I have learnt that it’s easy to create a feeling of success. Just build your church buildings small enough for them to feel full quickly. At Bearwood, we had a building that comfortably held about 70-80 and at a squeeze would fit 100-110. So, historically, the congregation size had settled at around 70-80. The general rule of thumb is that the true capacity of a room is about 80% of the seating set out because people tend to look around to see if there are spare seats. They are less likely to return if its crowded and difficult to find somewhere to sit. So typically, a church with 200 seats will plateau at an average attendance of 160 because on one Sunday they might hit 200 but because people found it hard to get a seat, they might not return for the next few weeks and so attendance drops to about 140-150.
Now if you are hitting capacity, you have one or two options. The first is that you can create more meeting space by buying or renting a larger premises or by starting a building project. The other approach is to accept the physical constrains will limit your size and focus instead on multiplying. At Bearwood we did this initially by added congregations within our existing building but this can also be the catalyst for church planting.
Leadership and staffing
There’s little point gathering a large crowd on a Sunday if they are not being consistently discipled and cared for pastorally. So, another constraint you might want to look at is whether you have enough leaders including volunteer elders, deacons and other leaders as well as paid staff. The general rule of thumb seems to be that you are looking at about one leader for every ten members and that a church of around 150 is going to be looking at adding a second staff member.
People need different ways to connect for encouragement, partnership in outreach, prayer, feeding on God’s Word and to grow their own gifts. Like many others, I’ve found that small groups such as home/community/life groups play a helpful part in this. It’s harder to join a church where there is essentially just one group because that group becomes tight knit. So multiplying small groups enables people to join in. At Bearwood, we went over time from just having two functioning home groups to about 8 different small groups.
Are you visibly present in a community? At Bearwood we had an obvious issue, the building was tucked away down a drive behind other buildings and so we undertook a project to purchase and renovate the building at the top of the drive to give us a high street presence.
Visibility though includes things like:
- Do you have a functioning notice board that tells people what is happening?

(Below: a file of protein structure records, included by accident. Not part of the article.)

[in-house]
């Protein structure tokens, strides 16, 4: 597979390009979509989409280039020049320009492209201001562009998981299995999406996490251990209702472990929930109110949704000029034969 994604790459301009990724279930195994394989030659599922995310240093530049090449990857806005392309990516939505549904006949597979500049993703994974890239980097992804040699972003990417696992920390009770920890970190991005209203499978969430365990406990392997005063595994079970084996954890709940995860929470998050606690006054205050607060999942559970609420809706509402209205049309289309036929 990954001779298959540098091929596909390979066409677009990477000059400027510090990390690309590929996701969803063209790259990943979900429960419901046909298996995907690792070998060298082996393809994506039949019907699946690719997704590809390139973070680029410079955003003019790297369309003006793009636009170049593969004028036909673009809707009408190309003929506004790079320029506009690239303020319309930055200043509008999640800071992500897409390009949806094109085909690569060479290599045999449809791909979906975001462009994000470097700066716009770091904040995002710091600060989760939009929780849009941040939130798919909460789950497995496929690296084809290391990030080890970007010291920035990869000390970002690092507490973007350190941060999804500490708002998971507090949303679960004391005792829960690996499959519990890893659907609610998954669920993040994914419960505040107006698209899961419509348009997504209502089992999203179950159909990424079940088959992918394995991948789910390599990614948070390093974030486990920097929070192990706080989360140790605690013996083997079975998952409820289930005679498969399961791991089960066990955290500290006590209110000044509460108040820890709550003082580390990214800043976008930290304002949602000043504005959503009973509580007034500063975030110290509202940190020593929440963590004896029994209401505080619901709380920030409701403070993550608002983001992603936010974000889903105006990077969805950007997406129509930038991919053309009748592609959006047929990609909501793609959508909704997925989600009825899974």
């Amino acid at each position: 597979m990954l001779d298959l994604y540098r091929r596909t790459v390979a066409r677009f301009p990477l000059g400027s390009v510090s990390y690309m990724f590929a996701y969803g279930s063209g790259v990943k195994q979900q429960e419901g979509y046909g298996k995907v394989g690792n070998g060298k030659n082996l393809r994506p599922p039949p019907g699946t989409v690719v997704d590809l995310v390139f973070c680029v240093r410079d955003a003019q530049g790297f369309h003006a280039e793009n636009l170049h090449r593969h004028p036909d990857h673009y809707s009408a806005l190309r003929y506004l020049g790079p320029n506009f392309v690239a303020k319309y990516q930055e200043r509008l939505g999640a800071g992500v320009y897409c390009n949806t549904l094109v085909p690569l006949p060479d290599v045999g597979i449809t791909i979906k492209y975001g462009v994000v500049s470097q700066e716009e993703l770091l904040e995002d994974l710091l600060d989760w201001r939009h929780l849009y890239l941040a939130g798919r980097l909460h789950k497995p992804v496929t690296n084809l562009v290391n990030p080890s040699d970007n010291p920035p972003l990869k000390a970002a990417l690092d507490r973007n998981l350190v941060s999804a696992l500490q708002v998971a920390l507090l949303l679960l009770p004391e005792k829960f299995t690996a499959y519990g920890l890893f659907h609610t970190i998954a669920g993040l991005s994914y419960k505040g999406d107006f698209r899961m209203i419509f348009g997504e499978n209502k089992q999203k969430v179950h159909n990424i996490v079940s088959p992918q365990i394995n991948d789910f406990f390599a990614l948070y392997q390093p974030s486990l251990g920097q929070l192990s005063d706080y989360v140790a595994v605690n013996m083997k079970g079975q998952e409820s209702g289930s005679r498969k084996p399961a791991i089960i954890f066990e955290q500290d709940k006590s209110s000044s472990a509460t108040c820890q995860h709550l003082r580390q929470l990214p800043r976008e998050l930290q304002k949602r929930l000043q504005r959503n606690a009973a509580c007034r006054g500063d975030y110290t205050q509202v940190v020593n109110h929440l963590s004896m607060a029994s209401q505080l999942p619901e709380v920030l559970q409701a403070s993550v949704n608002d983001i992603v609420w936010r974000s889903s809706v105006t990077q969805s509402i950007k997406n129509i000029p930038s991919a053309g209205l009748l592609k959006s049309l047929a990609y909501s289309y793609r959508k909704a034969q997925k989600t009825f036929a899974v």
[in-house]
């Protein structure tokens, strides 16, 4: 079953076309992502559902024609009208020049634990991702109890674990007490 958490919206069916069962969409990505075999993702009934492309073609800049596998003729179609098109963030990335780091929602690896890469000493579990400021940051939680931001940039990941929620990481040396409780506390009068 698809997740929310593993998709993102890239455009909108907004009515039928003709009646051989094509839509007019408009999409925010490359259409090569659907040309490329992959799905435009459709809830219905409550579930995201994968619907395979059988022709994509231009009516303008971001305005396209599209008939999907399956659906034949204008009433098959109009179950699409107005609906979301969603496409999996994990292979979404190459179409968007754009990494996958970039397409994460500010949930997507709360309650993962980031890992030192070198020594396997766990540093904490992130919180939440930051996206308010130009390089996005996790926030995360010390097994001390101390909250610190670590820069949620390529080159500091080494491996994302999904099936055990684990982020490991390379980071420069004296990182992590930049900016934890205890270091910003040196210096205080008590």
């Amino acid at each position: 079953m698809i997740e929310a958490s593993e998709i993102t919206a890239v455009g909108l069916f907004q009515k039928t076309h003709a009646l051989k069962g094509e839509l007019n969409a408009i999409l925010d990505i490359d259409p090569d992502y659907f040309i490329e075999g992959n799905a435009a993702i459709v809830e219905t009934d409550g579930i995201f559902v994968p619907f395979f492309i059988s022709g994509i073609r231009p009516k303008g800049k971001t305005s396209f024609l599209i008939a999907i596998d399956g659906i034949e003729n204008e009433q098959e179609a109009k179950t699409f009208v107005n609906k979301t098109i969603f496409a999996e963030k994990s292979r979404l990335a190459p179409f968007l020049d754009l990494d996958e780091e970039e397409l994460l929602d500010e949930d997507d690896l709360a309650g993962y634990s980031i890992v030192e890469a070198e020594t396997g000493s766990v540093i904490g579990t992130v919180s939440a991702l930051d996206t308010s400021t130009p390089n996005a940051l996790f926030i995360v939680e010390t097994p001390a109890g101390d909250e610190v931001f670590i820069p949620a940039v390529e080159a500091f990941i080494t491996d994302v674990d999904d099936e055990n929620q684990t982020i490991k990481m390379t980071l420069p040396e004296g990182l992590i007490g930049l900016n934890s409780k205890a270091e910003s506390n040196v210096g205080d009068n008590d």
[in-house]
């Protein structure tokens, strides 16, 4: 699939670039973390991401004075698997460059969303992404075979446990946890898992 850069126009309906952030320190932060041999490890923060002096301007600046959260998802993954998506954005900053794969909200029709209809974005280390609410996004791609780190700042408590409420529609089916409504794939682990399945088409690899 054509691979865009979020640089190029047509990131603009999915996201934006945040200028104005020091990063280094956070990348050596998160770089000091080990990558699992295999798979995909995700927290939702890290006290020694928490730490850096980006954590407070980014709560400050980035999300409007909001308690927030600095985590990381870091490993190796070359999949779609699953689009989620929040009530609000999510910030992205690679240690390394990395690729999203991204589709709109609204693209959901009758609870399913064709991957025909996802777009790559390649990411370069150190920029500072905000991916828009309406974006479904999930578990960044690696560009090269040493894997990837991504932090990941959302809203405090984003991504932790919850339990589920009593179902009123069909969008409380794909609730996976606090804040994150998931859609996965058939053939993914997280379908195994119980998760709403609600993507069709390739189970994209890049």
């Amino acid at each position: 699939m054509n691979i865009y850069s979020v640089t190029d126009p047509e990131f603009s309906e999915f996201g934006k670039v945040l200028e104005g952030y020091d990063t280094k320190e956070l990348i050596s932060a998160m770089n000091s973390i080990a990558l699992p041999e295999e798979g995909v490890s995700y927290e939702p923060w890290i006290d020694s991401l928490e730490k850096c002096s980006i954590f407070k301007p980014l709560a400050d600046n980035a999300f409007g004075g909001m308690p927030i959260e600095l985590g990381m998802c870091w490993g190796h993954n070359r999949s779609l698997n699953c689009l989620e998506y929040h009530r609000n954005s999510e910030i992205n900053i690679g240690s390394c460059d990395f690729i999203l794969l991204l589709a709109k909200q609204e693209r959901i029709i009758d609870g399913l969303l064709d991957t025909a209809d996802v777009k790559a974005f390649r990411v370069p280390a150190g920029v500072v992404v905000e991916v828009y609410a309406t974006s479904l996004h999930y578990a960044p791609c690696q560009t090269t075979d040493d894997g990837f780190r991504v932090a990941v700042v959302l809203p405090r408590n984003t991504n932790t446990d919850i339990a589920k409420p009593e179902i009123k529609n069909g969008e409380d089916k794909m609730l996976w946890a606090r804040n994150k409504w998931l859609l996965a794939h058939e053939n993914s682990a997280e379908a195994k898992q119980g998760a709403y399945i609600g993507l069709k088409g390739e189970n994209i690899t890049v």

- Is the building physically welcoming? Are there any barriers to people coming in?
- Do you have a good quality online presence through a website and social media (Facebook at Instagram are probably more important than twitter).
- Are you doing things that engage the community around you from door to door and street evangelism through to special events.
Healthy growth is dependent on having a healthy church. A healthy church will not always grow but an unhealthy one definitely will not see true, healthy gospel growth over the long term. So, it’s important to check on the culture of the church. This may include being aware of its longer term history and reputation. Have there been past divisions, splits, scandals? People may not be happy to join a church with such a reputation because it won’t feel safe.
What’s the church culture like now? Are people loving, welcoming, gospel saturated? Or is there gossiping, back-biting and cliques? If the latter, then once again people will be reluctant to join. But also, your time and energy will be given over to fire fighting and to the little soap operas and melodramas of church life.
Such a church needs repentance and it needs to be re-orientated away from its Soap operas to the greater drama of the Gospel. For that reason, I don’t agree with those who see it as an either-or choice between the internal discipleship of the church and the external focus of evangelism and growth. When we become aware of the need around us it demands that we focus on our own spiritual heath.
It is God who gives the increase, but those who work in the church are responsible for planting, watering and cultivating. We cannot engineer or guarantee local church growth but we can work to remove obstacles and constraints to kingdom growth.